Policing experts LEO spoke to found the incident troubling.
“The scene you’re describing, in my words, would be at the minimum overkill if not extreme overkill,” said Peter Kraska, a criminology professor at Eastern Kentucky University who is an expert on police militarization, after LEO summarized the report and described body camera footage to him. “And it sounds like a situation where they came up with post hoc reasoning, not based on what was actually happening at the scene, but after the fact, to justify what they did.”
While the police department’s investigation found that the punches that Ambers threw were allowed under the force’s standard operating procedures as the department determined that Garrett was resisting arrest, Ambers’ interview with investigators shows that his perception of the crowd that day colored his decision to use force.
“My fear was that he was gonna start fighting up. And I thought that he was buying time for us to get surrounded by the crowd,” Ambers said of the moments leading up to the punches.
Asked by investigators if he felt the use of force on Garret was necessary, he said, “the park was becoming — the situation… was becoming more dangerous by the moment. Ah, we needed to make a quick, safe arrest.”
Later, Ambers was asked if he considered using a taser to gain compliance from Garrett. He said he feared that the crowd would seize the taser and force police to use deadly force.
“If I was disarmed of that [taser] and he has allies and we’re all surrounded, now I’m potentially introducing a weapon that it — it could turn into a lethal force scenario if one of them was to pick it up and try to use it on us,” he said. “I didn’t consider introducing it for that — for that reason.”
Ambers was not alone in his fears of the crowd.
Officer Calhoun described moving in front of Mour, the attorney, fearing that the crowd was about to charge.
Calhoun explained that officers “had a history of either the group attacking the primary security or they throw things.”
Sgt. Nagle said she saw the first strike on Garrett, but then diverted her attention to the woman filming from the car to make sure “she didn’t have a weapon” and didn’t “do anything to harm officers.”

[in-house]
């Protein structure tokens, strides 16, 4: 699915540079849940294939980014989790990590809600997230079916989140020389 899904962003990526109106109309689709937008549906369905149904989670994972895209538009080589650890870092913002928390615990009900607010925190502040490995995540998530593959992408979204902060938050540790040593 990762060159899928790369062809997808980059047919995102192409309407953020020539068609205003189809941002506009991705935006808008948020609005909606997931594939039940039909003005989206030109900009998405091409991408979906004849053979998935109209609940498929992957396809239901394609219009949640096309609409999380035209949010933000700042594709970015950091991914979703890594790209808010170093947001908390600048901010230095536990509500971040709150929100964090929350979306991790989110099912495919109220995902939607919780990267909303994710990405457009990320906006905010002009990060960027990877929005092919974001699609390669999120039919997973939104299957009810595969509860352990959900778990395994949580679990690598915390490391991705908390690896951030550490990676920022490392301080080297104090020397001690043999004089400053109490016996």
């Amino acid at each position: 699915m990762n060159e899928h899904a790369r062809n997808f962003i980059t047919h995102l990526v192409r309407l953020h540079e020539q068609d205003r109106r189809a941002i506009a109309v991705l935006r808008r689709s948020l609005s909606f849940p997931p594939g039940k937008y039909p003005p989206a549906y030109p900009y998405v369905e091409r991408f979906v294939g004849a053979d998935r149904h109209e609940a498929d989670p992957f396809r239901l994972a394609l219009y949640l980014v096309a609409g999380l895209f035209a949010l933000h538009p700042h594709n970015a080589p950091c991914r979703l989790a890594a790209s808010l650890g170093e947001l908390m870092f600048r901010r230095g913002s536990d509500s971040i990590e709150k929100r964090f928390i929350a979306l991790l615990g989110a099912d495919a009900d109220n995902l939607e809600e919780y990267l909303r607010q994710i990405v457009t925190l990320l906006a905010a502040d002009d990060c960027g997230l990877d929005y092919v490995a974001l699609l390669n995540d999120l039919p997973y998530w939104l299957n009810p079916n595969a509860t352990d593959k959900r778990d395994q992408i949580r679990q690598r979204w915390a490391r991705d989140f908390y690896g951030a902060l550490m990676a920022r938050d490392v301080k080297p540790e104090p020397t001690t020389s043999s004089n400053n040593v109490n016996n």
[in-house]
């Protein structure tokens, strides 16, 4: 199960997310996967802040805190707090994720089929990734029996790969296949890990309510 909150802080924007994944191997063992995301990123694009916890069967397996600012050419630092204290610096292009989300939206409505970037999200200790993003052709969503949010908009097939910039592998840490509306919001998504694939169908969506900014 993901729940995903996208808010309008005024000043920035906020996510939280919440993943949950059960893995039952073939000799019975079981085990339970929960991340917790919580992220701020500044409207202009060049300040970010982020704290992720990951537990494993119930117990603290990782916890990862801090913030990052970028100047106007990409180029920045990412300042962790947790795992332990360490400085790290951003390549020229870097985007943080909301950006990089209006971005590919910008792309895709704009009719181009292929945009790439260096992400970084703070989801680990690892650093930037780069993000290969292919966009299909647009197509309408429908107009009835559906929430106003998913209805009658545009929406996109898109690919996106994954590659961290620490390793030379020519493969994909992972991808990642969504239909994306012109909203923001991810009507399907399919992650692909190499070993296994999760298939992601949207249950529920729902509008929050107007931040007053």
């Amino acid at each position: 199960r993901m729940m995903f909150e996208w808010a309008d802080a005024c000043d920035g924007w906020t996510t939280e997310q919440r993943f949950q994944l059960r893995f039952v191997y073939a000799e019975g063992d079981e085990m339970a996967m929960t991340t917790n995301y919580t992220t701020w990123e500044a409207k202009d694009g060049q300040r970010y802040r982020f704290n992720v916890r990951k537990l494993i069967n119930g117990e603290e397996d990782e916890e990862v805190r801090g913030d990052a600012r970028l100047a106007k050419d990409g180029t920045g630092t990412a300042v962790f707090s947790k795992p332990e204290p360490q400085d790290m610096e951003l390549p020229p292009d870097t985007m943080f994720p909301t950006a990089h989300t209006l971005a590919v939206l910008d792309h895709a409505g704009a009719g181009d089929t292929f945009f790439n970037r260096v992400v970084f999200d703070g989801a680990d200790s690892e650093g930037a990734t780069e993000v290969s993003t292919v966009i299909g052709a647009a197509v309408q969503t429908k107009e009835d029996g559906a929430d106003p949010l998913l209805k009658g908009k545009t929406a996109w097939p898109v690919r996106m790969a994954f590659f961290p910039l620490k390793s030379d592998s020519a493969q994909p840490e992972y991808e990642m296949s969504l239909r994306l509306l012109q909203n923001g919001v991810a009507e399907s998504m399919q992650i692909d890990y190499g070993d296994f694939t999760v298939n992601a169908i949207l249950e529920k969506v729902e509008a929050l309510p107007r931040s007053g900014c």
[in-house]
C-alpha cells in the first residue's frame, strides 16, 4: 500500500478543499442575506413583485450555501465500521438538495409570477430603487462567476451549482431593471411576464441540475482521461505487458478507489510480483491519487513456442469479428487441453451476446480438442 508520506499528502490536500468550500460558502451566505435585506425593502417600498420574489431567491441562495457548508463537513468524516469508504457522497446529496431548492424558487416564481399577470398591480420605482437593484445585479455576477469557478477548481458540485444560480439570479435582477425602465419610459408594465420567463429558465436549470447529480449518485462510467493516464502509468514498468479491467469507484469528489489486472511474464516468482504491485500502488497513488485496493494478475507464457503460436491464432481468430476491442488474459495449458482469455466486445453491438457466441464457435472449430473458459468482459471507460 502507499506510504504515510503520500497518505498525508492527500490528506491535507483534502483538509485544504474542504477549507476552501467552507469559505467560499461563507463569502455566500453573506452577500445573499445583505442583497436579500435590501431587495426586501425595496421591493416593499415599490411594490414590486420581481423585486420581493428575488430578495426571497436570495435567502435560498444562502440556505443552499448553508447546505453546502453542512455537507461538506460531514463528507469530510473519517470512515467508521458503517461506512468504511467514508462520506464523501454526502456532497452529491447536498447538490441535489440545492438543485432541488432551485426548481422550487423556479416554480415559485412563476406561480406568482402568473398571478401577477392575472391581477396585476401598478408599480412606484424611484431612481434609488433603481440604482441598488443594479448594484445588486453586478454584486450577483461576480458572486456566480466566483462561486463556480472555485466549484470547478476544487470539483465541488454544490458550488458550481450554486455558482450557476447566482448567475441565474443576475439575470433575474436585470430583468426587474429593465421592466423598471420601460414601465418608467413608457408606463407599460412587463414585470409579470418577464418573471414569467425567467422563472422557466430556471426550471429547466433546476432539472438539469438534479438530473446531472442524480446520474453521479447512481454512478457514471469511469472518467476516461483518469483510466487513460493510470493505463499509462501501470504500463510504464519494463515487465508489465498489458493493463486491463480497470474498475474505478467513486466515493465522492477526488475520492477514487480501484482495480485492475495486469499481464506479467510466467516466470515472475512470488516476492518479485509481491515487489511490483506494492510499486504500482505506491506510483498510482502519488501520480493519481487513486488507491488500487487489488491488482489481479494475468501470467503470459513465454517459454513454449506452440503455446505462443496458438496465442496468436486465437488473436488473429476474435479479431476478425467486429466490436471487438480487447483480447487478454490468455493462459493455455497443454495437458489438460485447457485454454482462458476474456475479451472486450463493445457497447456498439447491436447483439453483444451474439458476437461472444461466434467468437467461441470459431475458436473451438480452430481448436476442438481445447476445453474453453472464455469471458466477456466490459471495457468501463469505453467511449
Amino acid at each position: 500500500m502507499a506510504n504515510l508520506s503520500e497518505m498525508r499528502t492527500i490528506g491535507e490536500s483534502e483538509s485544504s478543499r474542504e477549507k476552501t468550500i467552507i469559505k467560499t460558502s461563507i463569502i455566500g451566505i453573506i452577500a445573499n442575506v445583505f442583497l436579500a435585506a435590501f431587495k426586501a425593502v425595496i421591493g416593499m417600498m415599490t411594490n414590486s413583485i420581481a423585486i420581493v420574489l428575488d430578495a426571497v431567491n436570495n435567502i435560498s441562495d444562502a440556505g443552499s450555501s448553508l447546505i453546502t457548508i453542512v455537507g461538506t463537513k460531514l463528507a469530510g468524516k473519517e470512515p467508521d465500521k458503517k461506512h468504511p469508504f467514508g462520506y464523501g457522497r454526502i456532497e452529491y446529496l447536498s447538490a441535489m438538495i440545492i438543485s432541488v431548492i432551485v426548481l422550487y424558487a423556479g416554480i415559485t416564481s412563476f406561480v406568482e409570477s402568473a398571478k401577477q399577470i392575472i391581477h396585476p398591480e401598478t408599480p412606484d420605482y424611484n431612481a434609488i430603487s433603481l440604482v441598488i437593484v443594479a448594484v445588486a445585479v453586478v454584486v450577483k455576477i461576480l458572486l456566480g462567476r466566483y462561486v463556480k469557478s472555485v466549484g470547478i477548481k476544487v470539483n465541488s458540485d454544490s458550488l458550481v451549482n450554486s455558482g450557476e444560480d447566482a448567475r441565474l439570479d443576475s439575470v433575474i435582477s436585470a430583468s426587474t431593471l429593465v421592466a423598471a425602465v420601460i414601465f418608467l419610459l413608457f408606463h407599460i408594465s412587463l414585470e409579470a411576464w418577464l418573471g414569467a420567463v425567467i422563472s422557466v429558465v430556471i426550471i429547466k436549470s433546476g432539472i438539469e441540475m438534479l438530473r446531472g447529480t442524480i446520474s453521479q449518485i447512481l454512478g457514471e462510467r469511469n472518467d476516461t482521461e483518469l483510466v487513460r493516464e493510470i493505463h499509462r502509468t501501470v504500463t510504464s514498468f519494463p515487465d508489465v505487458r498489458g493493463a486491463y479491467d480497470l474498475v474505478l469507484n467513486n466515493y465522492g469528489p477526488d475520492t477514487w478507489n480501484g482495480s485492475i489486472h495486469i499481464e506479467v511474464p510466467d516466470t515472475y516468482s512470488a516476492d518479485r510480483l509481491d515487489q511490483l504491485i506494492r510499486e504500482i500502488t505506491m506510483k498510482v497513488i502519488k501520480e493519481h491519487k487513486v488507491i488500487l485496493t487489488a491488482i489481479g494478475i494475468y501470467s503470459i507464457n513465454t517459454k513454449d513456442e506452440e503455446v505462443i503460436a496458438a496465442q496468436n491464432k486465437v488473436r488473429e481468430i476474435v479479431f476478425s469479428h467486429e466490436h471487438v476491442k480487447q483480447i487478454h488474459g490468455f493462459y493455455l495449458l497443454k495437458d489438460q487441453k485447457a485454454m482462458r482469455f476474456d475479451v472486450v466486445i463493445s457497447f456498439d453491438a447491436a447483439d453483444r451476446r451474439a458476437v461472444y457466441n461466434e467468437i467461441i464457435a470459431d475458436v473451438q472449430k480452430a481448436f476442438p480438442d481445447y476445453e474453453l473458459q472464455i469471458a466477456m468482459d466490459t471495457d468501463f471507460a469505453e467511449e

She told investigators that the plan was to have four officers arrest Garrett while the others did security because “once we show up at the park, that park, ah, population can grow quickly. And usually, they become very aggressive. Um, we’ve had them jump on officers’ backs before.”
Responding to a request for comment about how officers viewed onlookers and whether the department believed the presence or actions of onlookers impacted events, an LMPD spokesperson said: “We believe the investigative file, including Chief Shields’ memo to the file, captures all relevant considerations.”
Alex Vitale, a professor of sociology at Brooklyn College and the author of “The End of Policing,” said that facing protesters, police can have “a genuine misperception of threat because of preconceived ideas among the officers that equate demonstrations critical of policing with a fundamental threat to law and order, when really what people are doing is holding up signs on the sidewalk.”
Sierra-Arévalo, the University of Texas at Austin professor, said officers are “socialized” to view everything as a threat.
“Officers are socialized to understand that any interaction is one which could devolve into catastrophe at any moment,” he said. “And so when I read accounts of officers saying things like ‘somebody could have grabbed my taser and that could have meant I needed to use deadly force,’ that is squarely in line with how they are trained and with how their policies are written.”
LMPD officers on scene viewed Garrett as a threat as well.
Ambers said before the raid, officers had been “briefed that [Garrett] was one of the, a, regular protesters, rioters in the park; um, that he was an agitator, um, and he was gonna be aggressive.”
That perception influenced the decision to have so many officers involved in the arrest.
According to interviews with investigators, officers said they feared that after he was taken to the ground, Garrett’s attempts to get up were a prelude to him attempting to either flee or fight with officers. Those fears, Ambers said, were exacerbated when Garrett was on the ground with one handcuff bracelet locked onto his left wrist.
“He’s got the handcuffs on his wrist. He’s got a weapon,” said Ambers, adding that he feared Garrett would strike officers or others in the area with the metal handcuffs.
Sierra-Arévalo, who reviewed investigation documents and body camera footage shared by LEO, saw the accusations of Garrett being armed as further after-the-fact justification and said that police policy turned “perfectly reasonable, automatic” responses like trying to get away from punches into a “clear justification” for further use of force.
“What I think this case shows, quite clearly, is that the leeway that is enshrined in policy and law for officers to retroactively explain, justify and normalize their violence is very wide,” he said.